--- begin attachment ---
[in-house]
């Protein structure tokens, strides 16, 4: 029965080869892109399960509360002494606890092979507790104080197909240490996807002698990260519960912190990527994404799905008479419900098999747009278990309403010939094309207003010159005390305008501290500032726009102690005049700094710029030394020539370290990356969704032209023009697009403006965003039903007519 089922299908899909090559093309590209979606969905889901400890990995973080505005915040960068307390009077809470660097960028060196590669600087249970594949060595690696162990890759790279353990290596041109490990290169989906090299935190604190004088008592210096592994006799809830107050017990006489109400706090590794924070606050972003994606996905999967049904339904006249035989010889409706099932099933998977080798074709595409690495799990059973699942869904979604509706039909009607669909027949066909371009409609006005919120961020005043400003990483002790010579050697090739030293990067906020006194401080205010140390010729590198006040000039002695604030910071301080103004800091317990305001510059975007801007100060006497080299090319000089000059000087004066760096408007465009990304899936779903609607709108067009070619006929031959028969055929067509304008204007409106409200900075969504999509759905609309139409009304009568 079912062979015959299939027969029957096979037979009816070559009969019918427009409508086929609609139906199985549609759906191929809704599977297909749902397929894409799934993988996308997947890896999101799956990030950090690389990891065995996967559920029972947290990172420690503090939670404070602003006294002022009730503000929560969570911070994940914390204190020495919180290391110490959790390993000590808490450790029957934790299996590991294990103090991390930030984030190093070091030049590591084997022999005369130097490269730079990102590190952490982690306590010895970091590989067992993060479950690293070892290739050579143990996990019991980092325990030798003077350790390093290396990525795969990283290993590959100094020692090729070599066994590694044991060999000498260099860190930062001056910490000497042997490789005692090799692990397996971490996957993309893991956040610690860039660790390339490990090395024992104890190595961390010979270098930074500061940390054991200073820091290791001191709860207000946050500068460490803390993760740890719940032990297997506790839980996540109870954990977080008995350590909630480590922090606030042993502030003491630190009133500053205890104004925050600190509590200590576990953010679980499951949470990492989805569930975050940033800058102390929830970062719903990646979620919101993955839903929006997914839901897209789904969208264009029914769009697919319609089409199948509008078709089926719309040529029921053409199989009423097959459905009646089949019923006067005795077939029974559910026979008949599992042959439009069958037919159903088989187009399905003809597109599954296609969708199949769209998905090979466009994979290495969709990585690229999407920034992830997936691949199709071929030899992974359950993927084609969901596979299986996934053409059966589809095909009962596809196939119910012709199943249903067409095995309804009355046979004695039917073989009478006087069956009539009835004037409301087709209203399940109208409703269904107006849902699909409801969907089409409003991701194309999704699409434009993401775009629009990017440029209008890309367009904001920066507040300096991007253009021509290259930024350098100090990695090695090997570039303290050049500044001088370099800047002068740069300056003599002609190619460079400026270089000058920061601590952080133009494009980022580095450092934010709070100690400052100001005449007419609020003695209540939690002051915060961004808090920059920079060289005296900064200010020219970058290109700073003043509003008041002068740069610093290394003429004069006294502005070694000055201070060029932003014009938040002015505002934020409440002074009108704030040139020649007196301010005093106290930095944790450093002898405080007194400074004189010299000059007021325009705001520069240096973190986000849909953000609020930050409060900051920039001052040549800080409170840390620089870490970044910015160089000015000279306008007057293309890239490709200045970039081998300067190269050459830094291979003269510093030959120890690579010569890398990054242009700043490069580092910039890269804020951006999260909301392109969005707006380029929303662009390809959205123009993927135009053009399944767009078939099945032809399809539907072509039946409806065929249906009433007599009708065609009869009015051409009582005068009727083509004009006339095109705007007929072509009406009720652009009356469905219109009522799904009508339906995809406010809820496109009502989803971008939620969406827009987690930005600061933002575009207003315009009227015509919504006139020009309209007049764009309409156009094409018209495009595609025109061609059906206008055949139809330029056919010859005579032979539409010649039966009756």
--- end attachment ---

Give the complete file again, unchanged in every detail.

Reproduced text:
[in-house]
């Protein structure tokens, strides 16, 4: 029965080869892109399960509360002494606890092979507790104080197909240490996807002698990260519960912190990527994404799905008479419900098999747009278990309403010939094309207003010159005390305008501290500032726009102690005049700094710029030394020539370290990356969704032209023009697009403006965003039903007519 089922299908899909090559093309590209979606969905889901400890990995973080505005915040960068307390009077809470660097960028060196590669600087249970594949060595690696162990890759790279353990290596041109490990290169989906090299935190604190004088008592210096592994006799809830107050017990006489109400706090590794924070606050972003994606996905999967049904339904006249035989010889409706099932099933998977080798074709595409690495799990059973699942869904979604509706039909009607669909027949066909371009409609006005919120961020005043400003990483002790010579050697090739030293990067906020006194401080205010140390010729590198006040000039002695604030910071301080103004800091317990305001510059975007801007100060006497080299090319000089000059000087004066760096408007465009990304899936779903609607709108067009070619006929031959028969055929067509304008204007409106409200900075969504999509759905609309139409009304009568 079912062979015959299939027969029957096979037979009816070559009969019918427009409508086929609609139906199985549609759906191929809704599977297909749902397929894409799934993988996308997947890896999101799956990030950090690389990891065995996967559920029972947290990172420690503090939670404070602003006294002022009730503000929560969570911070994940914390204190020495919180290391110490959790390993000590808490450790029957934790299996590991294990103090991390930030984030190093070091030049590591084997022999005369130097490269730079990102590190952490982690306590010895970091590989067992993060479950690293070892290739050579143990996990019991980092325990030798003077350790390093290396990525795969990283290993590959100094020692090729070599066994590694044991060999000498260099860190930062001056910490000497042997490789005692090799692990397996971490996957993309893991956040610690860039660790390339490990090395024992104890190595961390010979270098930074500061940390054991200073820091290791001191709860207000946050500068460490803390993760740890719940032990297997506790839980996540109870954990977080008995350590909630480590922090606030042993502030003491630190009133500053205890104004925050600190509590200590576990953010679980499951949470990492989805569930975050940033800058102390929830970062719903990646979620919101993955839903929006997914839901897209789904969208264009029914769009697919319609089409199948509008078709089926719309040529029921053409199989009423097959459905009646089949019923006067005795077939029974559910026979008949599992042959439009069958037919159903088989187009399905003809597109599954296609969708199949769209998905090979466009994979290495969709990585690229999407920034992830997936691949199709071929030899992974359950993927084609969901596979299986996934053409059966589809095909009962596809196939119910012709199943249903067409095995309804009355046979004695039917073989009478006087069956009539009835004037409301087709209203399940109208409703269904107006849902699909409801969907089409409003991701194309999704699409434009993401775009629009990017440029209008890309367009904001920066507040300096991007253009021509290259930024350098100090990695090695090997570039303290050049500044001088370099800047002068740069300056003599002609190619460079400026270089000058920061601590952080133009494009980022580095450092934010709070100690400052100001005449007419609020003695209540939690002051915060961004808090920059920079060289005296900064200010020219970058290109700073003043509003008041002068740069610093290394003429004069006294502005070694000055201070060029932003014009938040002015505002934020409440002074009108704030040139020649007196301010005093106290930095944790450093002898405080007194400074004189010299000059007021325009705001520069240096973190986000849909953000609020930050409060900051920039001052040549800080409170840390620089870490970044910015160089000015000279306008007057293309890239490709200045970039081998300067190269050459830094291979003269510093030959120890690579010569890398990054242009700043490069580092910039890269804020951006999260909301392109969005707006380029929303662009390809959205123009993927135009053009399944767009078939099945032809399809539907072509039946409806065929249906009433007599009708065609009869009015051409009582005068009727083509004009006339095109705007007929072509009406009720652009009356469905219109009522799904009508339906995809406010809820496109009502989803971008939620969406827009987690930005600061933002575009207003315009009227015509919504006139020009309209007049764009309409156009094409018209495009595609025109061609059906206008055949139809330029056919010859005579032979539409010649039966009756």